All that started to change one Saturday morning in December after he attended a breakfast of "Porn and Pancakes" organized by XXXChurch.com, an online ministry created to get Christians talking about their X-rated addictions.

The December event attracted more than 500 men to Ada Bible Church, which McGinness attends. They ate pancakes and sausage while discussing how pornography had harmed their lives, including their relationships with God and their families.

Craig Gross, a pastor with XXXChurch.com, refers to the widespread use of porn as "the elephant in the pew" that many churches ignored for years because they didn't know how to deal with it.

First, I commend Gross and his organization for having the ability and the integrity to expose and address the issue. At the same time, I'm not surprised that the problem exists. One need only recall the many high profile ministers that have fallen from grace as a result of sexual indiscretions...the type of indiscretions that were often the subject of their sermons and that I would suggest result from this concept of dual identity.

Here's the equation. Religious beliefs often focus on sin and sex...virtually portraying sex as sin and creating an environment whereby one's proximity to god is premised on one's denial of sexual reality. Good men are family oriented, have sexual desires for only one woman...desires that are believed to exist in order to create Christian families...which are to become testaments to the established doctrine. Sex is packaged into a tidy formula and acting outside that formula is viewed as a betrayal of one's faith...a formula I believe to be both unrealistic and unhealthy.

Freud described the concept of identity as a tube of toothpaste. If one allows one's identity to flow from the tube naturally by removing the cap, then the identity functions as it should. If one puts a cap on the tube and applies pressure, toothpaste will find weak points from which to escape...toothpaste being the dark corners of our unhealthy and unexplored identity that become pathology (bad behavior). I think the model explains the issue of porn addiction or obsession in these Christian men. Doctrine becomes the cap that places an inordinate amount of pressure on the capped identity...and in due time it escapes in unhealthy ways.

Let me be clear. I am not suggesting that pornography is sinful or evil (Isn't it actually just visual images of our sexuality?). The state of mind one brings to the viewing of pornography is the issue. We watch people act out other elements of human nature in movies and on television all the time and we're still able to use good judgment about our behaviors. Watching pornography needn't be any different so long as one hasn't given it far more power than it actually possesses.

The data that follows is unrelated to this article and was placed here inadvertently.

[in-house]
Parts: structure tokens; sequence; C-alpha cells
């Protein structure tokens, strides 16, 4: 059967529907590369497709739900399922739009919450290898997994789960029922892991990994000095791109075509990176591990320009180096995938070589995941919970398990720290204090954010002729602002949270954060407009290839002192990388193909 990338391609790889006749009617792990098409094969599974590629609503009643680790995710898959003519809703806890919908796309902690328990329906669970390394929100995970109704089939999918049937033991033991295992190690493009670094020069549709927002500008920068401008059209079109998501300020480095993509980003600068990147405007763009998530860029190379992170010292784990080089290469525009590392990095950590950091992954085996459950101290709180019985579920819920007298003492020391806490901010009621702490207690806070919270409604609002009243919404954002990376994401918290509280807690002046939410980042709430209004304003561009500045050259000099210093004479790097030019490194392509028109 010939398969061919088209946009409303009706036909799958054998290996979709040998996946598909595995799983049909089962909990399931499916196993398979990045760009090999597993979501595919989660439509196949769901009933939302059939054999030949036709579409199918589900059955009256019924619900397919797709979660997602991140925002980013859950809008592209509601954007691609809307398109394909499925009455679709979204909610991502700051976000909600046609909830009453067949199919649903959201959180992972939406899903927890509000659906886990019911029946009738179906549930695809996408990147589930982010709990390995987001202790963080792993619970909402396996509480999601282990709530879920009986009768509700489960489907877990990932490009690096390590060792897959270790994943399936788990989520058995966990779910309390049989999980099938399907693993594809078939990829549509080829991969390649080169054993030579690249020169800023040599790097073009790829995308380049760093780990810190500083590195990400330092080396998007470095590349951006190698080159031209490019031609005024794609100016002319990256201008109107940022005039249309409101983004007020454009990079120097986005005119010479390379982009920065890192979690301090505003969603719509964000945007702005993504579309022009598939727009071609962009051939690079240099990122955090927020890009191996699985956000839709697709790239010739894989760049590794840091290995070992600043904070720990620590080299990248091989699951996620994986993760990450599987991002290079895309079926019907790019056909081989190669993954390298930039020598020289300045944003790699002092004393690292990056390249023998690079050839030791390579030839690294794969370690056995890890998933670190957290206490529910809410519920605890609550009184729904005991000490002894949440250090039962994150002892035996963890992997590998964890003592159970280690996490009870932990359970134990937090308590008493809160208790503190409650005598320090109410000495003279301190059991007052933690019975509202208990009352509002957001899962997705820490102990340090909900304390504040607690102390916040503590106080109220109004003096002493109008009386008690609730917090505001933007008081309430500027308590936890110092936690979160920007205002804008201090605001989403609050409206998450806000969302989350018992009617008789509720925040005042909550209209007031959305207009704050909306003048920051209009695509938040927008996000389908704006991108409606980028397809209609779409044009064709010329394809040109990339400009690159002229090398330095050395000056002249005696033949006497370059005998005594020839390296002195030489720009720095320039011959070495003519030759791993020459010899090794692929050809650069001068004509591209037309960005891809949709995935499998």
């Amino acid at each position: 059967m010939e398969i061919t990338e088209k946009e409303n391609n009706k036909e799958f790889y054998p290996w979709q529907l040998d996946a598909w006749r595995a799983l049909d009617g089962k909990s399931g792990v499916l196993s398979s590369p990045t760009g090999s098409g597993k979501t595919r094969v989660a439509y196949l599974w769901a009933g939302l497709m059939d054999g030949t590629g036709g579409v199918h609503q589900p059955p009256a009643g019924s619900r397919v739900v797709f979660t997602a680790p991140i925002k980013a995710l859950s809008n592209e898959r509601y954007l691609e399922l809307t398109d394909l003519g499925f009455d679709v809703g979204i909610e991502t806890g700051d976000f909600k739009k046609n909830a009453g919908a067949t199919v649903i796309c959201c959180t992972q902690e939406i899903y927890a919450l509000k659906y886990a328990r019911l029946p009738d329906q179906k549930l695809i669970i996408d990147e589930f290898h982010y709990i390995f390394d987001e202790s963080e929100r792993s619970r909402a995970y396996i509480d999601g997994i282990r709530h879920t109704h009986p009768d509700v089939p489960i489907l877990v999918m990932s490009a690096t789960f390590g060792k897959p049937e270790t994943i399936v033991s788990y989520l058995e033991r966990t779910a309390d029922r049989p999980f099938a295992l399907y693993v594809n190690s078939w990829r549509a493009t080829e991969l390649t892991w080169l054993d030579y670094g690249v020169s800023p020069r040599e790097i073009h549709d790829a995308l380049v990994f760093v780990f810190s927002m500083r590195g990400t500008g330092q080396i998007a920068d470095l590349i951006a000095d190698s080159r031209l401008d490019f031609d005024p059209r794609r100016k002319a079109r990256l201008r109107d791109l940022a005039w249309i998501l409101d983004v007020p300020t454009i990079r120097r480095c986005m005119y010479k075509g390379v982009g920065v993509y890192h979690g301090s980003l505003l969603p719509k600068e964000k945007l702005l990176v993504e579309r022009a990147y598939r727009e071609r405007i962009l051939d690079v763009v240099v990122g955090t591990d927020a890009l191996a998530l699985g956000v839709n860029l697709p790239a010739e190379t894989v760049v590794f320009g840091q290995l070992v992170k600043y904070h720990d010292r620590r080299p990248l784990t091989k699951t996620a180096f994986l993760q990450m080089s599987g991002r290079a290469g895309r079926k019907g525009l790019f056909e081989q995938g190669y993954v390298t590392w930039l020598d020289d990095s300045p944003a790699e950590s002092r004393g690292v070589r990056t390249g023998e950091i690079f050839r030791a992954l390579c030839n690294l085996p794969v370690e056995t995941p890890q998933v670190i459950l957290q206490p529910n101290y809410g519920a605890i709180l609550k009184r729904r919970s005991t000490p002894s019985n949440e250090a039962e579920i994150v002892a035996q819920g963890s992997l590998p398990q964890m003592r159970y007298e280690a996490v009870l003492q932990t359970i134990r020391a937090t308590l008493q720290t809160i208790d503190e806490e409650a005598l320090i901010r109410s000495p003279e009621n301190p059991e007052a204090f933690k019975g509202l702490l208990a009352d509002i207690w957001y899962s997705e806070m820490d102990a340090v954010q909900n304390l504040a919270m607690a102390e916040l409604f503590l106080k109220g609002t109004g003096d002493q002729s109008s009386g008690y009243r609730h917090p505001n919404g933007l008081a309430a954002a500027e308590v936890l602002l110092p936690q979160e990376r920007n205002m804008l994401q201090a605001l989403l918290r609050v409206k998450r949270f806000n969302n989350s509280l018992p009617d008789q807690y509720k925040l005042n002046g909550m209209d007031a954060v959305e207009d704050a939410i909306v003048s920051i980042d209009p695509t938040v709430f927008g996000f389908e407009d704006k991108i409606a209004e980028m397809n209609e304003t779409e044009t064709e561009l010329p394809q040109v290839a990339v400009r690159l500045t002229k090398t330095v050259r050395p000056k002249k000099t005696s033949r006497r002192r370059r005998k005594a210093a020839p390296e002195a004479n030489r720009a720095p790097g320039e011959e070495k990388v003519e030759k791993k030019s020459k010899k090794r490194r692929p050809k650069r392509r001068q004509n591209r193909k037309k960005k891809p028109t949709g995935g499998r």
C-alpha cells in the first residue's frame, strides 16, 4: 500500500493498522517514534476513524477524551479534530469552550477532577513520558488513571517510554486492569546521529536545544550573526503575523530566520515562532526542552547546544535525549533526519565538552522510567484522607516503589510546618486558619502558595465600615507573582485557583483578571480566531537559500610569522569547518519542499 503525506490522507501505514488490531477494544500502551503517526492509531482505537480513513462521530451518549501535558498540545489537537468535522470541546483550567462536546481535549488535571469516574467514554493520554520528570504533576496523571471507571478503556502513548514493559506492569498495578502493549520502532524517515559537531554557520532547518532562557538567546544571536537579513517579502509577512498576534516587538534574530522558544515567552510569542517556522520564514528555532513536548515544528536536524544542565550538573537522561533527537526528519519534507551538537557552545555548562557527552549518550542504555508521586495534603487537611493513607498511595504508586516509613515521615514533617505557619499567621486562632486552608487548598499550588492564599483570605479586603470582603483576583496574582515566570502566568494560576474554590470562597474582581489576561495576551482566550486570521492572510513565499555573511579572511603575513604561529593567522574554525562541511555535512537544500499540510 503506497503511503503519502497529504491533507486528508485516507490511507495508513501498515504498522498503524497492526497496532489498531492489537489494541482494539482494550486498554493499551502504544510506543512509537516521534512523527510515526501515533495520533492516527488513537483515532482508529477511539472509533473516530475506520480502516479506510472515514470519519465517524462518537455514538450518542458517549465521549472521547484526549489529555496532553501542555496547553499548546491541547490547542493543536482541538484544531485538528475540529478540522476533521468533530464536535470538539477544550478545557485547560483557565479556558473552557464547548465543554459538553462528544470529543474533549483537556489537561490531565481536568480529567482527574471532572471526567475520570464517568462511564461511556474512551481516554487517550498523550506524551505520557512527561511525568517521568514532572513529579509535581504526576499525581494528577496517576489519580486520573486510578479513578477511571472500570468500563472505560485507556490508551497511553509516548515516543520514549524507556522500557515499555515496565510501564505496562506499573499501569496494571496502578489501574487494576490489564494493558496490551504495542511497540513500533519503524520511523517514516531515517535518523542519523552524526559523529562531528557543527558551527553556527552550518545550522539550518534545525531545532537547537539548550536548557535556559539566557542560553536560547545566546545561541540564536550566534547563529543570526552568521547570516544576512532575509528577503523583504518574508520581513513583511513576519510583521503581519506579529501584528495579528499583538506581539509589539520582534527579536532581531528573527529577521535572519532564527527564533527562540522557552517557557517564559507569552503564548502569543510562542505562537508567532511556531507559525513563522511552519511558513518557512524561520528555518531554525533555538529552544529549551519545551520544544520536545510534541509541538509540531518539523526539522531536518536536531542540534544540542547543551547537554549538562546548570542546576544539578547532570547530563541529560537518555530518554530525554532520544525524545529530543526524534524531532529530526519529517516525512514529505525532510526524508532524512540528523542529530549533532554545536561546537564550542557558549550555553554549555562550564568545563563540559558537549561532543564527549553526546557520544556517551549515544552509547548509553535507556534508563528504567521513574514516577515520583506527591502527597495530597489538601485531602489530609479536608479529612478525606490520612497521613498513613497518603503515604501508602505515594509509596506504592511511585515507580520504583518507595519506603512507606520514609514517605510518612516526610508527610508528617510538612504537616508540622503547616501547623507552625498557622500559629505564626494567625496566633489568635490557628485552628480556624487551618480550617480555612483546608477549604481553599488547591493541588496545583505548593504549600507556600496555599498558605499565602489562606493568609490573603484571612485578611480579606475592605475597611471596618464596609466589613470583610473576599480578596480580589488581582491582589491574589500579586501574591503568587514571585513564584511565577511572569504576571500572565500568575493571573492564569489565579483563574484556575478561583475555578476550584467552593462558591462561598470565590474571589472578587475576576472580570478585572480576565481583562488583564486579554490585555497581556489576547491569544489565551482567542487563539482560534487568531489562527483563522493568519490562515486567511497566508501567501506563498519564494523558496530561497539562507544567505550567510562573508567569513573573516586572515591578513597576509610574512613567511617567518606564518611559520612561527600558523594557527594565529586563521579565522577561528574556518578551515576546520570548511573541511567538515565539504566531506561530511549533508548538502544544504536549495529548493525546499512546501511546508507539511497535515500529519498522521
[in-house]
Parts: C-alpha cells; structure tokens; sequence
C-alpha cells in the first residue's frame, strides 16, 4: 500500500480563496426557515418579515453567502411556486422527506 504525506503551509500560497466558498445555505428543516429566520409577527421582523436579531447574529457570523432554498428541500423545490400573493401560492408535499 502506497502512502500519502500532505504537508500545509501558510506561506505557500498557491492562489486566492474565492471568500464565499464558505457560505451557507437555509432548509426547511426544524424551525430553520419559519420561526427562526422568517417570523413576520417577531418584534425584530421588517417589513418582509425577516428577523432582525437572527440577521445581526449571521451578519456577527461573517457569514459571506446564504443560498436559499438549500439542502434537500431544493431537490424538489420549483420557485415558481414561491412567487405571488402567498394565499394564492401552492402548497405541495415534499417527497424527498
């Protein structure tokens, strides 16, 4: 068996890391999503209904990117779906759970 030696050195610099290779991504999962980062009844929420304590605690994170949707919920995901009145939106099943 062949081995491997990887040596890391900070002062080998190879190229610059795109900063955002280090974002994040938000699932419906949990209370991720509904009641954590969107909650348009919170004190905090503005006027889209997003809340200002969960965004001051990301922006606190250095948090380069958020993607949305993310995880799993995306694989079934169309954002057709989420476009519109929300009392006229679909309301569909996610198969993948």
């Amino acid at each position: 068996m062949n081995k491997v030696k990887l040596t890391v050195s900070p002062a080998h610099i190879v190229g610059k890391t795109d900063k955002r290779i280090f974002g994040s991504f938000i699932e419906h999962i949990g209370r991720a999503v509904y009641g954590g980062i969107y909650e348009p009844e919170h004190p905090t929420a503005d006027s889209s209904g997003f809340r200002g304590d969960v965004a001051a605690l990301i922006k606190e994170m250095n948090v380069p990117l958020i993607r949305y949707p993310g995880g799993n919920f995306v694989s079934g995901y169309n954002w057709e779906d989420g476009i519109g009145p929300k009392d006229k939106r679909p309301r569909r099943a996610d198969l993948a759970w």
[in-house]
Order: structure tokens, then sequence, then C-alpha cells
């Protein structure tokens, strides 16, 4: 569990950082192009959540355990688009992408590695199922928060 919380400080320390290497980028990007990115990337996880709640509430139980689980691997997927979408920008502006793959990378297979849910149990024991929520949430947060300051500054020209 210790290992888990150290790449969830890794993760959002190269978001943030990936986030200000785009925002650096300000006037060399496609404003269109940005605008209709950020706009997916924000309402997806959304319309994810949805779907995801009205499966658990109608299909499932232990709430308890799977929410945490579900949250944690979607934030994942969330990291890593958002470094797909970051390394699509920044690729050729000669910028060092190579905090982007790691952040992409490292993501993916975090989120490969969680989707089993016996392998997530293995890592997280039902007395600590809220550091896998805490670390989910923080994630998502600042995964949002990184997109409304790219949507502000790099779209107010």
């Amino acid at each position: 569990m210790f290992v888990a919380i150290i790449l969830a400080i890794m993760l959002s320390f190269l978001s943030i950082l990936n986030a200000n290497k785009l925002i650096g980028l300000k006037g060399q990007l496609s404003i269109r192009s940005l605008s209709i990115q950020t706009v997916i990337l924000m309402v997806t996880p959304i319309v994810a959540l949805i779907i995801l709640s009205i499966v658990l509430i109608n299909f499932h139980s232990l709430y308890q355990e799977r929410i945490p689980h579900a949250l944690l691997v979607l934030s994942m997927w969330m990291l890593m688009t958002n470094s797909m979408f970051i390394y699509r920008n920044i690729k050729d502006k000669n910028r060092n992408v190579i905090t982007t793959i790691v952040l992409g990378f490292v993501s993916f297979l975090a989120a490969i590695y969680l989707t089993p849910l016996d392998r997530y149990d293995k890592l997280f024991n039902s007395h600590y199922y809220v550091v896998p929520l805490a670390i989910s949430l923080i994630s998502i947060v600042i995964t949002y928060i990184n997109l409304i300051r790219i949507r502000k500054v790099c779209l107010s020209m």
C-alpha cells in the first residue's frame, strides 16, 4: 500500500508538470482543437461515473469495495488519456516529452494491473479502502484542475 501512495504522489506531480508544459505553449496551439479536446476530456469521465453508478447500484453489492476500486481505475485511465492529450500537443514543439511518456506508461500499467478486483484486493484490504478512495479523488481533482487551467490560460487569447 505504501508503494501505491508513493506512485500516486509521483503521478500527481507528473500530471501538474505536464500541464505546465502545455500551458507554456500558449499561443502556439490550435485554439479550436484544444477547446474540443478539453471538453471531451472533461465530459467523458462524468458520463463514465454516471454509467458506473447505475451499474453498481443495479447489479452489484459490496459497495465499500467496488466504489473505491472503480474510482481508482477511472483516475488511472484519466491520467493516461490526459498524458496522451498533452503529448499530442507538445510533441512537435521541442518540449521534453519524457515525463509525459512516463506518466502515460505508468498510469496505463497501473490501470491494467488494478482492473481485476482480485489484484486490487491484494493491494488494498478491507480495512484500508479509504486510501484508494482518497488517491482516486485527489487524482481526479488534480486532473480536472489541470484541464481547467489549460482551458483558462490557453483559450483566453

I think it’s akin to the way alcohol consumption is addressed in the United States as opposed to Europe. In our Italian family, having a glass of wine wasn't just reserved for those over the age of 21...we were allowed to drink wine as children (in moderation) and it never became an obsession brought about by an archaic notion of denial.

We don't give children the keys to the car the minute they turn 16...we spend time teaching them how to drive and giving them an opportunity to gain some experience. Does it make sense to forbid a child to taste alcohol before they turn 21 and then turn them loose to drink all they can consume? Is sex any different? Does it make sense to tell children not to partake of this great thing...until we tell you its time...and then Katie bar the door?

I'm not suggesting parents ought to encourage their children to have sex...but I am suggesting that the model of denial is nothing more than the predecessor of an unhealthy perspective that is likely to haunt the individual well into adulthood if not indefinitely. Connecting sex with loving relationships ought to be a parent's focus because it will provide the proper motivation and avoid instilling a cookie jar binge mentality. We should rethink the current construct and I would suggest that an unhealthy obsession with pornography supports that argument.